Maccabi HMO Asks High Court to Examine Policies on State-subsidized Drugs

The Maccabi health maintenance organization petitioned the High Court of Justice earlier this week to instruct the Health Ministry to set up a national committee in charge of adding drugs to state-subsidized health services. The HMO also is demanding that the ministry convene the committee in charge of state-subsidized drugs and services at least once a month, instead of once a year.

Last year, the Health Ministry issued regulations to the various HMO committees dealing with requests for treatments that are not included in the state-subsidized drugs and services. The regulations were made on the basis of the state comptroller's report in May 2006 that found failures and flaws in the HMOs' drug registration, and in the way HMOs pass members' requests for unsubsidized treatments on to the committees in charge of their cases.

A few days before the petition was filed, Deputy Health Minister Yaakov Litzman said the ministry had found surplus funds in the HMOs' budgets. He said he would take that money back and use it to reduce the price HMO members have to pay for subsidized generic drugs.

The HMOs objected to this move, claiming the ministry's calculation was partial and they had no surplus money in the drugs budgets. They said reducing drug prices would force them to close down vital services.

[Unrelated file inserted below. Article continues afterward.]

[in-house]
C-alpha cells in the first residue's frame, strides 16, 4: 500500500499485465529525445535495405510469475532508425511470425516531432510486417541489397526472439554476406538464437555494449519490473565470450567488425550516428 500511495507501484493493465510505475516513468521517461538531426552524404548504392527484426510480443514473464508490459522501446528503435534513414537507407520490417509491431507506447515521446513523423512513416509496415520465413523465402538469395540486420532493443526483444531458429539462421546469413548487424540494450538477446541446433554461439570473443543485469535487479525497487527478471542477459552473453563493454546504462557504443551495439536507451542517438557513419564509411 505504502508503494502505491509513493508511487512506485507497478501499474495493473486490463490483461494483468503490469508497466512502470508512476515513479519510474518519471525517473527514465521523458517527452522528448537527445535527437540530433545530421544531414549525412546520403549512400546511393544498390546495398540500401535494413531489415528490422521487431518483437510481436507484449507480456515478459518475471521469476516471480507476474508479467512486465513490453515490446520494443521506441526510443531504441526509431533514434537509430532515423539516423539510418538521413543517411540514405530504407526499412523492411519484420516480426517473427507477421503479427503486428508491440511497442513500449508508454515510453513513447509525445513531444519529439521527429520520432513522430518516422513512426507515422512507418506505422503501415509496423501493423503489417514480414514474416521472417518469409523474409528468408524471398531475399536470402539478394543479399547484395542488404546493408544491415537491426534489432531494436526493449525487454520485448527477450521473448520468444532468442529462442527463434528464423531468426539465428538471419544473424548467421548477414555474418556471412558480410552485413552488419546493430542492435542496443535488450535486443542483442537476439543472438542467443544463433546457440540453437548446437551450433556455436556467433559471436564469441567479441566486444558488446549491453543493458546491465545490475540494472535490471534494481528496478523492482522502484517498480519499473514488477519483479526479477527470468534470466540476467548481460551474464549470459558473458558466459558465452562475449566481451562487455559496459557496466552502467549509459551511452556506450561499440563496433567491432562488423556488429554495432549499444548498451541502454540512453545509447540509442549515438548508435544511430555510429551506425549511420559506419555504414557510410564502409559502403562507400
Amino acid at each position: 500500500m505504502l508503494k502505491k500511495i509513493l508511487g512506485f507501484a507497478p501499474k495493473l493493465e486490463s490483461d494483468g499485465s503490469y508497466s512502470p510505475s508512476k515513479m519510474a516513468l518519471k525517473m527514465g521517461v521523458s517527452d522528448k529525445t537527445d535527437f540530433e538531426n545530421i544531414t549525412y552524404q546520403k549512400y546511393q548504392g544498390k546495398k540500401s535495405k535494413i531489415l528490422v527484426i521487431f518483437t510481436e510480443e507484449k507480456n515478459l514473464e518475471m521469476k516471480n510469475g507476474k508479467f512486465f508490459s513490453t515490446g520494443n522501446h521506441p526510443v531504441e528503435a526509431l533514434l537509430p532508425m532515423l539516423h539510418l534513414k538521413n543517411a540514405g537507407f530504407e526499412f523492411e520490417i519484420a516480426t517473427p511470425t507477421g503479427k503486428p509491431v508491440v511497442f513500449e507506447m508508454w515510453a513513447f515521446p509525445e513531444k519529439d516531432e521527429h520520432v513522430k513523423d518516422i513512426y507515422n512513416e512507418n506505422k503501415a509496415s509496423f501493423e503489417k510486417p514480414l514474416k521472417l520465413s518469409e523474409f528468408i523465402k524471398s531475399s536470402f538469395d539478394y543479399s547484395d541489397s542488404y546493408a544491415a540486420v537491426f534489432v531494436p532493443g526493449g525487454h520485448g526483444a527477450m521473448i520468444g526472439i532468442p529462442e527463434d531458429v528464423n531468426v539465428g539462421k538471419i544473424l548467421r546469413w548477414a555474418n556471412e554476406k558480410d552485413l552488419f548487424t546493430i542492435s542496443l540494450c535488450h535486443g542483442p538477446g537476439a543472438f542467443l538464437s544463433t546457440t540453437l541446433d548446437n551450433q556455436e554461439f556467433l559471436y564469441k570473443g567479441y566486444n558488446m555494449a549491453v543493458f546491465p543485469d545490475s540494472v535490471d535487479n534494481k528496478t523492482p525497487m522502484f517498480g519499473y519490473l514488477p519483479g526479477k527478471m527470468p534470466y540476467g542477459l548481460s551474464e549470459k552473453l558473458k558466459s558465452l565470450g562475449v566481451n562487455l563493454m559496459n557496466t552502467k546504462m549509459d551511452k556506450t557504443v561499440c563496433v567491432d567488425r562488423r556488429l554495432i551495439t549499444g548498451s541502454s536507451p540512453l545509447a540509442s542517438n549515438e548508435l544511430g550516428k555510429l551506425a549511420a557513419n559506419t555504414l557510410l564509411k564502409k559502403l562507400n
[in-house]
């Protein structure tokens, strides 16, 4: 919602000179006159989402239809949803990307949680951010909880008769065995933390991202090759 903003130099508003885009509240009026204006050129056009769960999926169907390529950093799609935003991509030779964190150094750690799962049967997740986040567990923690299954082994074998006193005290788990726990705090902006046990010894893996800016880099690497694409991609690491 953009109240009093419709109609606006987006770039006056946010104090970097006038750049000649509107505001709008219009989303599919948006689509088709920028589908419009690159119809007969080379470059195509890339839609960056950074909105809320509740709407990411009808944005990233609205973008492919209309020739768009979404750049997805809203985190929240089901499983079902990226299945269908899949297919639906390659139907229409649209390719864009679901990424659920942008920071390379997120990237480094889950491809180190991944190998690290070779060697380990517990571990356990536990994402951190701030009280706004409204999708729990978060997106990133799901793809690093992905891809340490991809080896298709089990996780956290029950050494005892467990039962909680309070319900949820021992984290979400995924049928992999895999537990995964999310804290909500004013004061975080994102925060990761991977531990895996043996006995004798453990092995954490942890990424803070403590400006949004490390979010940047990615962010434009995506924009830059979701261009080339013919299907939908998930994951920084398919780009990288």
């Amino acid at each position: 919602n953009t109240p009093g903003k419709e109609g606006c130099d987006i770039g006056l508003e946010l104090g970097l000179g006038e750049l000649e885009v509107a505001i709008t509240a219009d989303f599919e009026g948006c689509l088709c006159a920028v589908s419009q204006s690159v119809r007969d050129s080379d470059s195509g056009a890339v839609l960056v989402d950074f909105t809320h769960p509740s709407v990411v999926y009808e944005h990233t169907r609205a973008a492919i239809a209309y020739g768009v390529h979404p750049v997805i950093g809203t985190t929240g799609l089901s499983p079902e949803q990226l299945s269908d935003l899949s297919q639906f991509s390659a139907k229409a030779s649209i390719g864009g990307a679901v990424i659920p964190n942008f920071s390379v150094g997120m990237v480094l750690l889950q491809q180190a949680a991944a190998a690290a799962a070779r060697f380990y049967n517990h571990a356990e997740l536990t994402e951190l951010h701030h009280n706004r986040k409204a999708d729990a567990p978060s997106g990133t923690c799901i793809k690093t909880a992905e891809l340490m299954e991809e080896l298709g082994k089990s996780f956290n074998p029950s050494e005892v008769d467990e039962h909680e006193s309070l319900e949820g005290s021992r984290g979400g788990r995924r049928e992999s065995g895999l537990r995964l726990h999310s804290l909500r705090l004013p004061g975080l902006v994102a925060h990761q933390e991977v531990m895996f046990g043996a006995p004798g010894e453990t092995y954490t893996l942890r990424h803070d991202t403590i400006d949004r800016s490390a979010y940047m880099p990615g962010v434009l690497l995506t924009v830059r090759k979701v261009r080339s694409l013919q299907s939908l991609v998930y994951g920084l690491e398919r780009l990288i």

Maccabi officials said the petition has nothing to do with Litzman's decision.

"Maccabi is doing everything it can to make it difficult for its members to receive vital medicines," ministry officials said in response to the petition, accusing Maccabi of denying its obligations to its members.

Maccabi argues in the petition that ministry procedure requires the HMO to consider adding a drug to its internal list of subsidized services if one of its members requests a drug that is not state-subsidized. The drug is then to be made available to all the HMO's members.

This procedure circumvents the national committee in charge of subsidized drugs and services and runs contrary to the state health insurance law, the petition says.

Maccabi was one of the first HMOs to operate committees authorized to add drugs to its subsidized treatments and earmarked an annual NIS 10 million a year for this purpose. The HMO set up a 20-member technological panel, headed by Maccabi's general manager, which used to meet once every six months, the petition says.

The committee decided over the years to include drugs for cancer and epilepsy, as well as cardiological technologies, in its subsidized services before they were made part of the state-subsidized health services.

The panel halted its work two-and-a-half years ago due to Maccabi's financial deficit.

Maccabi's committee dealing with requests for unsubsidized drugs meets at least twice a week and approves about 50 percent of the requests, the petition says.

The petition says the ministry convenes the committee for subsidized drugs only once a year, yet demands the HMOs do so once a week.

"The Health Ministry would do better to set up a national committee for requests for unsubsidized treatments and operate them at its own expense, rather than shifting the responsibility for providing unsubsidized treatments onto the HMOs," the petition states.

Justice Hanan Meltzer has instructed the Health Ministry to respond to the petition within three weeks.